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    \$\begingroup\$ Yes, it just feels like the wrong "forum" to me. What topics can I ask about here? says that "Photography Stack Exchange is for professional, enthusiast and amateur photographers", whereas this question is very much more towards the "engineering" side of image capture / image processing. \$\endgroup\$
    – osullic
    Feb 8, 2022 at 14:53
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    \$\begingroup\$ It feels to me like it would be a better fit for Signal Processing, judging by their on topic list - dsp.stackexchange.com/help/on-topic \$\endgroup\$
    – Tetsujin
    Feb 8, 2022 at 16:12
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    \$\begingroup\$ "won't use existing proprietary formats" – That's the problem DNG is supposed to solve. It has compression support, and you can use existing libraries. \$\endgroup\$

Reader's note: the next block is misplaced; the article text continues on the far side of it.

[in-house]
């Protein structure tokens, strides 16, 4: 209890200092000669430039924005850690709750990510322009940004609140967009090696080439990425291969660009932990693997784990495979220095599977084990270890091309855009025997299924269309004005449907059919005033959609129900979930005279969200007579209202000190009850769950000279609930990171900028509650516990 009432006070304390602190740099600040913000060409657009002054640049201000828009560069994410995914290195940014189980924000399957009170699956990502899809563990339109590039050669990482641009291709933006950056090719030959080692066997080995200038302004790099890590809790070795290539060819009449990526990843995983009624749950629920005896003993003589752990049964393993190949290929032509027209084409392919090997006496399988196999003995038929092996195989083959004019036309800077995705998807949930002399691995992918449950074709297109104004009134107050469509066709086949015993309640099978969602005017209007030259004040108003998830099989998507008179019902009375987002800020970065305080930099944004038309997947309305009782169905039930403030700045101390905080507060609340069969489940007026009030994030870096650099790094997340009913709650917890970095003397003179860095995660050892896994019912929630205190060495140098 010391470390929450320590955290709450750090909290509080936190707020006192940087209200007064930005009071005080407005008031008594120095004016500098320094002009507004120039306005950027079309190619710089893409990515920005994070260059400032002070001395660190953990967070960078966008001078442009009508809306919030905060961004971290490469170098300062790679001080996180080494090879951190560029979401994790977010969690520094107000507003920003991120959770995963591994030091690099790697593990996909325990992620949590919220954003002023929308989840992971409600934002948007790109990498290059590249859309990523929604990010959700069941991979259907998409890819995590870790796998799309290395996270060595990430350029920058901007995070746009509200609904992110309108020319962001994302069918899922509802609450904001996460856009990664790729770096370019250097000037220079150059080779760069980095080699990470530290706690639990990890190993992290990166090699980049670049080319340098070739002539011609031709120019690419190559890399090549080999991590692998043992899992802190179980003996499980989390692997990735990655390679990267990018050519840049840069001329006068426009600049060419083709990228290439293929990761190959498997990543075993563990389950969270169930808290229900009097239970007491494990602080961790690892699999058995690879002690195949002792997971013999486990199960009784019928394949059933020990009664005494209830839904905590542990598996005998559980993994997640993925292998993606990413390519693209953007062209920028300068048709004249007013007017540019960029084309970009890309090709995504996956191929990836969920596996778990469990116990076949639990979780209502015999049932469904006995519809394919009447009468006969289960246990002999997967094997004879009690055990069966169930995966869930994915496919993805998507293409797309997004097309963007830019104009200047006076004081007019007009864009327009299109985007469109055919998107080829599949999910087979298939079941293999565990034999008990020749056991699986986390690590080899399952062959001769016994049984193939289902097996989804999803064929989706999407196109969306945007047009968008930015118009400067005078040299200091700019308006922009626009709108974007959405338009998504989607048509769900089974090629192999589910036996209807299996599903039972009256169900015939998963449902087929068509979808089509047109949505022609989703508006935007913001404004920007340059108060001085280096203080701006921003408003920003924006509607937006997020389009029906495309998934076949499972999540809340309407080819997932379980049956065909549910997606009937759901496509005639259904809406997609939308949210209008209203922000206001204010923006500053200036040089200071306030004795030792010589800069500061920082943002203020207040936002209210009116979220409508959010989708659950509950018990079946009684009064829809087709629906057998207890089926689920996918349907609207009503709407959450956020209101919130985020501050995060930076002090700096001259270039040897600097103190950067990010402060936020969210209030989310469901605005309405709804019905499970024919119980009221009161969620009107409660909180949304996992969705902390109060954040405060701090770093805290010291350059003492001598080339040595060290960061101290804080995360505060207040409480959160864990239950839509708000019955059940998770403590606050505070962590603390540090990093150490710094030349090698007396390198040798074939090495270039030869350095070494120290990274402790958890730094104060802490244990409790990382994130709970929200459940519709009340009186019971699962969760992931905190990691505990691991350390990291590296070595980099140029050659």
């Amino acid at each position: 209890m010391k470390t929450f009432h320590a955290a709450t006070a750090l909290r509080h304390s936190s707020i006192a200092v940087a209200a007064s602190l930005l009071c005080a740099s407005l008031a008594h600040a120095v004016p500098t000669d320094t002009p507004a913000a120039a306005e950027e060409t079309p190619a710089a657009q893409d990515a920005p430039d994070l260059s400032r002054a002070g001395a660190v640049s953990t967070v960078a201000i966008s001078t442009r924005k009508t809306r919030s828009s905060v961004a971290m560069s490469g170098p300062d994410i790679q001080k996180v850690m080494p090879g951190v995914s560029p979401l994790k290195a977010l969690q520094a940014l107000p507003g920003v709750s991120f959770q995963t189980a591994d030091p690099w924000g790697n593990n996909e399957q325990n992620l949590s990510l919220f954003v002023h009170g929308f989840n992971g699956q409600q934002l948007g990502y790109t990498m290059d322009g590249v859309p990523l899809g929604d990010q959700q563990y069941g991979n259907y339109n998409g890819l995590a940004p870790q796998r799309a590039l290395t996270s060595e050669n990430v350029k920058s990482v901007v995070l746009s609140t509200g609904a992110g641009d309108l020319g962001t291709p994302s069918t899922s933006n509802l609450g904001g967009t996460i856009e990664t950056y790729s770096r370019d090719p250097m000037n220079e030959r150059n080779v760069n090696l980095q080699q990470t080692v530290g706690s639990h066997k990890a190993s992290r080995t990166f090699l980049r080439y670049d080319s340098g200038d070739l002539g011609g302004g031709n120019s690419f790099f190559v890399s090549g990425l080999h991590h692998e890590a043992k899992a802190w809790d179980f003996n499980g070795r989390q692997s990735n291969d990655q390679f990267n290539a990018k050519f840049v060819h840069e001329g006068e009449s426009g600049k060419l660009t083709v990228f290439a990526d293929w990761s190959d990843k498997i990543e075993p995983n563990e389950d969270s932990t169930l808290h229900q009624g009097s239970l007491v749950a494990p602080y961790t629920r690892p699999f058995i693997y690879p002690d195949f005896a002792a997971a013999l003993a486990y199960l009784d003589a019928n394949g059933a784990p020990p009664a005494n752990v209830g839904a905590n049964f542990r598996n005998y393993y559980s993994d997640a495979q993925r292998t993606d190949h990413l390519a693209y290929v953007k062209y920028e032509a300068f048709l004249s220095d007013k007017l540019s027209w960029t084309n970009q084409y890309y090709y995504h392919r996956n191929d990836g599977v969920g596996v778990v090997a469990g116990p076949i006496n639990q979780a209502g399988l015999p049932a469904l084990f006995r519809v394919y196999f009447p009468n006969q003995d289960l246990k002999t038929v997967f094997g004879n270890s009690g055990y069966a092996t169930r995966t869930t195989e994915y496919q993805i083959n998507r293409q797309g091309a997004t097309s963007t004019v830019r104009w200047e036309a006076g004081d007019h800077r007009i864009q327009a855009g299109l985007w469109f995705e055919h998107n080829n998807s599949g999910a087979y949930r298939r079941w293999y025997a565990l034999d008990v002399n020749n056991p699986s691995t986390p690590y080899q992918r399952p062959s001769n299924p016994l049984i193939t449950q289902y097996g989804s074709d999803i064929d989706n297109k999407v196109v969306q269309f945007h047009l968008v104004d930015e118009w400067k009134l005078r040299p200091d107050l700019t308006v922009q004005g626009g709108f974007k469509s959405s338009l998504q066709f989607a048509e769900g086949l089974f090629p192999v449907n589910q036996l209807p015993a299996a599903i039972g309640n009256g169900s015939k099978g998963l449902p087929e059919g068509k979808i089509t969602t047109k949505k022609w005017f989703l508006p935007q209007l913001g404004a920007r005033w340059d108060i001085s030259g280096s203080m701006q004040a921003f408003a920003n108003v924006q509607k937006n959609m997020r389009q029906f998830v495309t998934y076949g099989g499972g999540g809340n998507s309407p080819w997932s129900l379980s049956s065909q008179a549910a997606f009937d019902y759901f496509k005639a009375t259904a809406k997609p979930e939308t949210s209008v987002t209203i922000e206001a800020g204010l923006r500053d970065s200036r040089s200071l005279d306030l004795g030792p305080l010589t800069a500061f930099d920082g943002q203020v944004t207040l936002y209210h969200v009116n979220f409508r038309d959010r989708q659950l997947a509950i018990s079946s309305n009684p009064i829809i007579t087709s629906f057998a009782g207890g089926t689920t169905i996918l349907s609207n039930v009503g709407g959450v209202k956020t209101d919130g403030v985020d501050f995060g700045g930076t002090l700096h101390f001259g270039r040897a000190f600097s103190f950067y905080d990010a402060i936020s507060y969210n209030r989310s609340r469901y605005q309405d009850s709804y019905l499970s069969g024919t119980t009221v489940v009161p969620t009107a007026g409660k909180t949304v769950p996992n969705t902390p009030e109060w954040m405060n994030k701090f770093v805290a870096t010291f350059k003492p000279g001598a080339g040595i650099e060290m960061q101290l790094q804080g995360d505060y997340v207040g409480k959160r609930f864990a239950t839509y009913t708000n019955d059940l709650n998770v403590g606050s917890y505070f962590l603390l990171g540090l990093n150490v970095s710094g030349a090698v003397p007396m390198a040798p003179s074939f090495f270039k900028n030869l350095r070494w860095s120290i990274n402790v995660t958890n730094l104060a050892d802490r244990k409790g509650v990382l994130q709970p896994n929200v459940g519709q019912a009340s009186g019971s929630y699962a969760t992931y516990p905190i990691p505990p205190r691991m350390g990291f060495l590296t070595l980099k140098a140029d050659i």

– xiota
    Feb 9, 2022 at 7:17
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    \$\begingroup\$ I’m voting to close this question because it isn't about producing still photographs as described in this community's guidelines. Per the OP it is about "... thoughts and pieces of advice about compression for raw data and that's it." \$\endgroup\$
    – Michael C
    Feb 11, 2022 at 11:11

2 Answers 2

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Don't.

Entire companies, industries, standards, and fortunes are bought and sold upon what you want to do.

There's a reason H.266 is expensive in processing power- squeezing that little bit more out is computationally expensive for little gain.

Storage is cheap (as was said). Buy 2x what you need, and keep a copy.

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  • \$\begingroup\$ With 18TB per day of images, storage is critical, so is compression. \$\endgroup\$
    – Soleil
    Feb 8, 2022 at 17:37
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A raw format is already compressed, so don't expect too much gain with lossless compression. For instance the Canon format derives from TIFF and likely uses LZW compression; the raw files from my camera are about half the size you would expect (Pixel count × 3 × bit depth).

If you use lossy compression, you would have to check the effects on demosaicing algorithms.

Storage is cheap.


Edit: